Friday, January 16, 2009

UN: Armenia less developed than Turkey; U.S.-Ukraine and Georgia politics

First published at on Saturday December 27, 2008.

Washington briefing
by Emil Sanamyan

UN study: Armenia falls behind Turkey in “human development”

The greener and the blacker.

An annual United Nations study of the world's development released on December 18 placed Armenia 83rd of 175 countries ranked. The Human Development Index takes into account life expectancy, education levels, and per capita economic activity.

For the first time since the 1990s, Armenia was ranked behind Turkey (79), although still ahead of other neighbors: Iran (84), Georgia (93), and Azerbaijan (97), all grouped with countries with "medium human development."

The report showed Armenia's HDI fall from 0.732 in 1990 to 0.695 in 1995 and then rebound to 0.735 in 2000 and 0.777 in 2006 (the latest statistics provided); Turkey meanwhile has made consistent progress from an HDI of 0.700 in 1990 to 0.798 in 2006.

In the former Soviet territory, the three Baltic republics were ranked most developed, occupying places from 42nd to 44th; Belarus was ranked 67th, and Russia 73rd, all among countries with "high human development." The HDI list was topped by Iceland, Norway, and Canda, while Democratic Republic of Congo, Central African Republic, and Sierra Leone were ranked at the bottom.

The HDI report is prepared by the United Nations Development program based on national statistics. See

U.S. signs security charter with Ukraine, plans one with Georgia

Ogryzko of Ukraine with Rice last September. AP photo.

A Charter on Strategic Partnership between Ukraine and the United States was signed last week in Washington and a similar deal is in the works with Georgia.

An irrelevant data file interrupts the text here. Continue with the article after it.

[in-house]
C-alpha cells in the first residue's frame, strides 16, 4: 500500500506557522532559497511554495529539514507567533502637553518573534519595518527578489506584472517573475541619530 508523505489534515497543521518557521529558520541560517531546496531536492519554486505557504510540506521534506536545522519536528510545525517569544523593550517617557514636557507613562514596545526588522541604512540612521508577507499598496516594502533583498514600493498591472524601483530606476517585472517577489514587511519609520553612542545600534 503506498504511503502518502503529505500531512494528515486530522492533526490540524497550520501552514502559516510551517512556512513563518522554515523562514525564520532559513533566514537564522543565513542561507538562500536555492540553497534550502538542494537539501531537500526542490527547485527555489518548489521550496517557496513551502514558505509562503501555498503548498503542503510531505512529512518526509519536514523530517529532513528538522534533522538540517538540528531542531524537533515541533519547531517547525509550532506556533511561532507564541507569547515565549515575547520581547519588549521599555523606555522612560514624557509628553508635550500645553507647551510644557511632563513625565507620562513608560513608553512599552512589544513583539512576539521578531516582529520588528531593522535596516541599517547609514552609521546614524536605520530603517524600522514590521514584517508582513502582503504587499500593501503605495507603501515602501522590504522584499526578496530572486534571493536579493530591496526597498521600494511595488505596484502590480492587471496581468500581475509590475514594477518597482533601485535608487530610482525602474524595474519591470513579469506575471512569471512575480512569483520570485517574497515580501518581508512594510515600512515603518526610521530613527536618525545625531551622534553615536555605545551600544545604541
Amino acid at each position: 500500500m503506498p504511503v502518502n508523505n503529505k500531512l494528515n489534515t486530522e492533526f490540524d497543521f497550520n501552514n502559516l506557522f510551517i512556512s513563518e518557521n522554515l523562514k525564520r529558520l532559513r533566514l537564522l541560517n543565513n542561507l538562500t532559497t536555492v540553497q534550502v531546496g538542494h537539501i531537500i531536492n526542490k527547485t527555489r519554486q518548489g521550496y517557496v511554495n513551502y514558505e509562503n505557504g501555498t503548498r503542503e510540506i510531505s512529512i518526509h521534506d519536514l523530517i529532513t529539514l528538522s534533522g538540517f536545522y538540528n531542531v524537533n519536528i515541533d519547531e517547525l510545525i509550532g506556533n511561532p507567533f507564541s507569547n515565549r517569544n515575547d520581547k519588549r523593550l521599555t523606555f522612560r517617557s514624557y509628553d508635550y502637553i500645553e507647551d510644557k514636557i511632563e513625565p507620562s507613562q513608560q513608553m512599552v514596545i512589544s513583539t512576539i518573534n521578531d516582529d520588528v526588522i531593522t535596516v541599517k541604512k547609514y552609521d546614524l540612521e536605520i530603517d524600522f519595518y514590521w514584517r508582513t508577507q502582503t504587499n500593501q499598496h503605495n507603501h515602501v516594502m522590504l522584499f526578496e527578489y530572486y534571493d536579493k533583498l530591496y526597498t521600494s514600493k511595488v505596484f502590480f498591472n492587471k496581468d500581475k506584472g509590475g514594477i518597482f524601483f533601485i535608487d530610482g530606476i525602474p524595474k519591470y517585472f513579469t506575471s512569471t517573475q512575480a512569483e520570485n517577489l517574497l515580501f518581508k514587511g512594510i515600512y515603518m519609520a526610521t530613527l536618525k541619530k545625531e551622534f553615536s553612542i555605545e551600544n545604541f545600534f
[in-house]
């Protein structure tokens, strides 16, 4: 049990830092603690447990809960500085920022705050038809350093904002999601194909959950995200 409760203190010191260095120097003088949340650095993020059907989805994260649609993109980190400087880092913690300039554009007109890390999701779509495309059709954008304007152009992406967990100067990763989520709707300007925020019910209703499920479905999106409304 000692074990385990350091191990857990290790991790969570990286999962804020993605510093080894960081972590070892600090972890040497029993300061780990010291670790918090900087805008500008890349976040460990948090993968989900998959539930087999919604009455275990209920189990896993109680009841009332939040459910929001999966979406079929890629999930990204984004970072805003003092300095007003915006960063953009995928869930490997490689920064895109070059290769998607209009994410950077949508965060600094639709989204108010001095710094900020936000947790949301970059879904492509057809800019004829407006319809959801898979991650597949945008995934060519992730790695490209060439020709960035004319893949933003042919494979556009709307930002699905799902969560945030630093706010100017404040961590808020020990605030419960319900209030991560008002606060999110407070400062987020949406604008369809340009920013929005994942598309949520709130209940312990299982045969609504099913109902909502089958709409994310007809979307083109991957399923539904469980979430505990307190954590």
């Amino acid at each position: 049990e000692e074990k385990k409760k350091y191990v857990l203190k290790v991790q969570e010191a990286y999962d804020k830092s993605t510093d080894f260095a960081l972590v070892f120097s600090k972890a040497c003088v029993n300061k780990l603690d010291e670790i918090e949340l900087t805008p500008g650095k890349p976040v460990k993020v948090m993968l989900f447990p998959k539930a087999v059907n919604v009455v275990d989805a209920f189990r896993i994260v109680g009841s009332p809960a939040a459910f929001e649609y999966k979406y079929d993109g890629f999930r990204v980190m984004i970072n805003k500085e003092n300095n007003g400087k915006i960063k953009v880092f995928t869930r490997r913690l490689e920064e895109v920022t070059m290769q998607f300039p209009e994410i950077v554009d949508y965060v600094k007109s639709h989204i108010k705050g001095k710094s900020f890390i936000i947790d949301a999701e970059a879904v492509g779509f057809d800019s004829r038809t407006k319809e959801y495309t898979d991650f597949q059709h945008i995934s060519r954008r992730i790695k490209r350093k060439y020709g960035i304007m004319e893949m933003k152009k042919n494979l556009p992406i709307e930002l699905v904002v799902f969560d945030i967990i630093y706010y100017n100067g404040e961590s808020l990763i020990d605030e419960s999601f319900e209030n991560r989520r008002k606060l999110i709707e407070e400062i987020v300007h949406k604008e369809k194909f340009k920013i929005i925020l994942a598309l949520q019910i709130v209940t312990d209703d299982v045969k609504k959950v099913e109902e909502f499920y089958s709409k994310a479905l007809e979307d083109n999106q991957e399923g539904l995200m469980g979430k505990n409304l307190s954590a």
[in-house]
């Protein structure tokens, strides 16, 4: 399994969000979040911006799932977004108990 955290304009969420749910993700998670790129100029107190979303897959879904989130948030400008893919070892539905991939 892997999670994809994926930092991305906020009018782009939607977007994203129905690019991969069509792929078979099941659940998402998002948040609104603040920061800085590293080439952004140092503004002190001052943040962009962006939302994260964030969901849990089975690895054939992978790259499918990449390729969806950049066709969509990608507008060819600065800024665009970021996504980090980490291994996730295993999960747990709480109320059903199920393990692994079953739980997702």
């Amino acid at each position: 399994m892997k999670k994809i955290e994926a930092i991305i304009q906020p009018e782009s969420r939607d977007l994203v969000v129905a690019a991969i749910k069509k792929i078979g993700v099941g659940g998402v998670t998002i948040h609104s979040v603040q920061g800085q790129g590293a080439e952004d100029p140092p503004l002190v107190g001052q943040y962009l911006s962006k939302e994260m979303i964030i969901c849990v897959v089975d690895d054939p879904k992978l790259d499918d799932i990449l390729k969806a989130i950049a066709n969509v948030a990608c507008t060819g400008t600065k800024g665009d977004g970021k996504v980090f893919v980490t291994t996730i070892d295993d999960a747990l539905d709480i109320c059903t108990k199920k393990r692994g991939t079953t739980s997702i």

Earlier this year, the United States lobbied NATO to grant a membership action plan (MAP) to both countries, but faced opposition from European countries careful not to further aggravate relations with Russia.

The charters with Ukraine and Georgia are reportedly modeled on the U.S.-Baltic charter signed with Estonia, Latvia, and Lithuania in 1998. The three countries joined NATO in 2004.

The U.S.-Ukraine charter signed on December 19 by Secretary of State Condoleezza Rice and Ukrainian foreign minister Volodymyr Ogryzko calls for mutual "support for each other's sovereignty, independence, territorial integrity and inviolability of borders [as] the foundation of our bilateral relations.

The defense section of the charter calls for expansion of bilateral security cooperation and recalls NATO support for eventual Ukrainian membership.

The economic section includes a specific reference to Crimea, which is home to a Russian naval base and where the United States is planning to establish a diplomatic presence.

The charter's two other sections are dedicated to democracy building and people-to-people contacts. As part of the latter section, the United States pledged to cooperate with Ukraine "to promote remembrance and increased public awareness of the 1932-33 Great Famine (Holodomor) in Ukraine."